Paganistan: Notes from the Secret Commonwealth

In Which One Midwest Man-in-Black Confers, Converses & Otherwise Hob-Nobs with his Fellow Hob-Men (& -Women) Concerning the Sundry Ways of the Famed but Ill-Starred Tribe of Witches.

  • Home
    Home This is where you can find all the blog posts throughout the site.
  • Tags
    Tags Displays a list of tags that have been used in the blog.
  • Bloggers
    Bloggers Search for your favorite blogger from this site.
  • Login
    Login Login form

In the Castle of the Holly King

Nou Is Yole Comen: A 15th-Century Yule Carol


The “secular” carol is no new thing. Most of the oldest surviving Yule carols are thoroughly non-religious, describing the earthy joys of the festal tide with little (if any) religious content. The season, as they say, is the reason.

What follows is a 15th-century English carol, set to music by Early Musicologist Shira Kammen on her stunning 2003 album The Castle of the Holly King: Secular Songs for the Yuletide. For those of you who didn't happen to grow up speaking Middle English, a modern English rendering follows.

Note that personifying holidays as guests who come to visit is an ancient Indo-European poetic trope with its roots in deepest antiquity. Note also the playful AAAB rhyme-scheme, and the fact that the poet uses only two rhymes throughout the entire song. That's a pretty bravura performance, technically speaking.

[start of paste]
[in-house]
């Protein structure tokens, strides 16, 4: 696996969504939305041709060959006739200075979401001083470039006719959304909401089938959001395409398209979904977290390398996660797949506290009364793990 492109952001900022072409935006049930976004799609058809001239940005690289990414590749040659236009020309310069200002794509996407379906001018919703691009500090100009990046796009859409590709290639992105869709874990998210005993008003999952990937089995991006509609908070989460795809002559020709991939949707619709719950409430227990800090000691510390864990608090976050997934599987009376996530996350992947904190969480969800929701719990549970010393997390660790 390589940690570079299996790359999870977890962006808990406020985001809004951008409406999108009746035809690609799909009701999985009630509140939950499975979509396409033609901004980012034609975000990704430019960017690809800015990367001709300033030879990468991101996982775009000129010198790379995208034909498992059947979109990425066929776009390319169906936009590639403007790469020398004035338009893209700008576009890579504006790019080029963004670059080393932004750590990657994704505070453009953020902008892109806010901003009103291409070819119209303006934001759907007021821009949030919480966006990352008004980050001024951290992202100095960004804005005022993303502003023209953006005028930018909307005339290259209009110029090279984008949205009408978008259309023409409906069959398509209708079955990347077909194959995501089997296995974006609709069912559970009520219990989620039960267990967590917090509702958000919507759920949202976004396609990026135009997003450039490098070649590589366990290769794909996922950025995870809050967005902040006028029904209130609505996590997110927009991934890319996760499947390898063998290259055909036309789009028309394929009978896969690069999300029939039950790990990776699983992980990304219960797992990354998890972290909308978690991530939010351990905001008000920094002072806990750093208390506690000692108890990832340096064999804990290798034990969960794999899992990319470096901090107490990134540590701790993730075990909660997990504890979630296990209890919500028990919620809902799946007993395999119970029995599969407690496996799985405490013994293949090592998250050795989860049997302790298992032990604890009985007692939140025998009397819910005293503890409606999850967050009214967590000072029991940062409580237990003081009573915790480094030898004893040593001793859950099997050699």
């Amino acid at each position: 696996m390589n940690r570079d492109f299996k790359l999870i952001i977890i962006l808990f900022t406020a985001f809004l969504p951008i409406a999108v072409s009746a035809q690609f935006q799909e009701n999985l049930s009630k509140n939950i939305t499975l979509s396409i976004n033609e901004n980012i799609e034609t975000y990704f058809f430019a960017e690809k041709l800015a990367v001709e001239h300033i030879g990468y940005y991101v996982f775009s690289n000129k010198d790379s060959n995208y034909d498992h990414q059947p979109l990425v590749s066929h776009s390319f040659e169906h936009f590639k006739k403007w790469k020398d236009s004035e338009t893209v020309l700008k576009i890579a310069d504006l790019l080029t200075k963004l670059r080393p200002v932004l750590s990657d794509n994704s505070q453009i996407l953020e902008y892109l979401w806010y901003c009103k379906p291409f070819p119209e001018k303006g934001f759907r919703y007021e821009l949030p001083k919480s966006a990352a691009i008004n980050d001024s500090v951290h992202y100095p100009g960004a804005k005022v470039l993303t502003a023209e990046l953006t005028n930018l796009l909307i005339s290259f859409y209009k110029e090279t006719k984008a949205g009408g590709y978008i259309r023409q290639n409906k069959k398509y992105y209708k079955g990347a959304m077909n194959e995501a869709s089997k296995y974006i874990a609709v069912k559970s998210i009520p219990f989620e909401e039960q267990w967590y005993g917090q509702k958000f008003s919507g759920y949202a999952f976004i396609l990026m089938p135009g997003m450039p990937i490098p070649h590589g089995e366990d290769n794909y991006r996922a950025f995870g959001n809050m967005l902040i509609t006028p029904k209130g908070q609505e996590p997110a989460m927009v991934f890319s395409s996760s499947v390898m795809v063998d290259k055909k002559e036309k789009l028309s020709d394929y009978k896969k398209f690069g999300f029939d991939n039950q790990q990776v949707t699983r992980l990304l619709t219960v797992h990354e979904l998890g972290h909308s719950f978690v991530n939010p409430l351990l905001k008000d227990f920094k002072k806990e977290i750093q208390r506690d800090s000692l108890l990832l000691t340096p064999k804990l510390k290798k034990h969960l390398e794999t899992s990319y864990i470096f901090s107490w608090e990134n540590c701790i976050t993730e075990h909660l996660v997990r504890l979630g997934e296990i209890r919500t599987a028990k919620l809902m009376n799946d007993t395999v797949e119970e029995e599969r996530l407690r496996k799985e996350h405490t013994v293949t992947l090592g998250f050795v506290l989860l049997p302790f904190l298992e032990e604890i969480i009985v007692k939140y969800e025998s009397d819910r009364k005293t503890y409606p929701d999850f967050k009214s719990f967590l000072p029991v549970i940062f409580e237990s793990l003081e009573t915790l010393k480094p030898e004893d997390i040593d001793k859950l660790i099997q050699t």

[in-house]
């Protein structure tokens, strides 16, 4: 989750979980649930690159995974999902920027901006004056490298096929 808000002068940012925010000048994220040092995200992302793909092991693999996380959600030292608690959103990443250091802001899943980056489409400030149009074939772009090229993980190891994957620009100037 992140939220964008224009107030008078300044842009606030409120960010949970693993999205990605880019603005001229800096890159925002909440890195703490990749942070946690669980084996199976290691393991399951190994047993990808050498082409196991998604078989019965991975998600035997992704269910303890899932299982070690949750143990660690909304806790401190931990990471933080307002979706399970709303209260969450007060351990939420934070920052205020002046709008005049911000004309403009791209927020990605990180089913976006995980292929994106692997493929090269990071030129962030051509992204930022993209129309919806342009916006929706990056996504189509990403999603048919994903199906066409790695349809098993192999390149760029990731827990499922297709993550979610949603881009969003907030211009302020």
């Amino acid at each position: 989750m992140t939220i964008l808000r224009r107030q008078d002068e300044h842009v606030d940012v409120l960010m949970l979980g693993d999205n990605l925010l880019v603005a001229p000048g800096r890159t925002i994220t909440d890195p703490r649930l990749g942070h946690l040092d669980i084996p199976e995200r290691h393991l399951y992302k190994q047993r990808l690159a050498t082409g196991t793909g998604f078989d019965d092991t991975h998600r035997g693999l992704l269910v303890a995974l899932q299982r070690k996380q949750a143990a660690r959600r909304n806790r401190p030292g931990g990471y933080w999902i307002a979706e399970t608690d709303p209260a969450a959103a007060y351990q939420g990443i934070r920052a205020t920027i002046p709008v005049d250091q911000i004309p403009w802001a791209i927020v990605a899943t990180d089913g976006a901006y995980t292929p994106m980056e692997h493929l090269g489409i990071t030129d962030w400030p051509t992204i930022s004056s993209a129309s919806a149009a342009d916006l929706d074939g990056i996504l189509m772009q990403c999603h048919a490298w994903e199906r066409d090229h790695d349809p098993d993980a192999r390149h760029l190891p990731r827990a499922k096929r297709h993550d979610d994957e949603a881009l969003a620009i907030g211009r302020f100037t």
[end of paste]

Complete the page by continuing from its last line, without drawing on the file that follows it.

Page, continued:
Nou is Yole Comen


Hay, ay, ay, ay:

make we merry as we may.


Nou is Yole comen with gentil chere,

of mirth and gomen he has no pere;

in every londe where he comes nere

is merthe and gomen, I dar wele say.


Now is comen a messingere

of your lorde, Ser NuYere—

biddes us all be merie here

and make as merie as we may.


Therefore every mon that is here

singe a carol on his manere;

if he con non we schall him lere,

so that we be merie allway.


Whosoever makes hevy chere,

were he never to me dere,

in a diche I wolde he were

to dry his clothes till it were day.


Mend the fire, and make gud chere!

Fill the cup, Ser Botelere!

Let every mon drink to his fere!

Thys endes my carol, with care awaye.



Now Yule Is Come


Now Yule is come with gentle cheer,

of mirth and play he has no peer;

in every land where he comes near,

is mirth and play, I dare well say.


Now is come a messenger

of your lord, Sir New Year:

[he] bids us all be merry here,

and make as merry as we may.


Therefore, let every man here

sing a carol in his own fashion;

if he knows none, we will teach him [some],

so that we can be merry all the time.


Whoever is being a downer,

though he were never so dear to me,

I wish he were lying in a ditch,

drying his clothes all night.


Mend the fire, and make good cheer!

Fill the cup, Sir Bottler [= wine steward]!

Let every man drink to his companion!

So ends my carol, without a care.












Last modified on
Tagged in: carols Yule carols
Poet, scholar and storyteller Steven Posch was raised in the hardwood forests of western Pennsylvania by white-tailed deer. (That's the story, anyway.) He emigrated to Paganistan in 1979 and by sheer dint of personality has become one of Lake Country's foremost men-in-black. He is current keeper of the Minnesota Ooser.


  • Chris Sherbak
    Chris Sherbak Tuesday, 03 December 2019

    Excellent pointer! I still cherish my 'Pro Dea' Winter Solstice songbook you all published so many years ago.

  • Please login first in order for you to submit comments

Additional information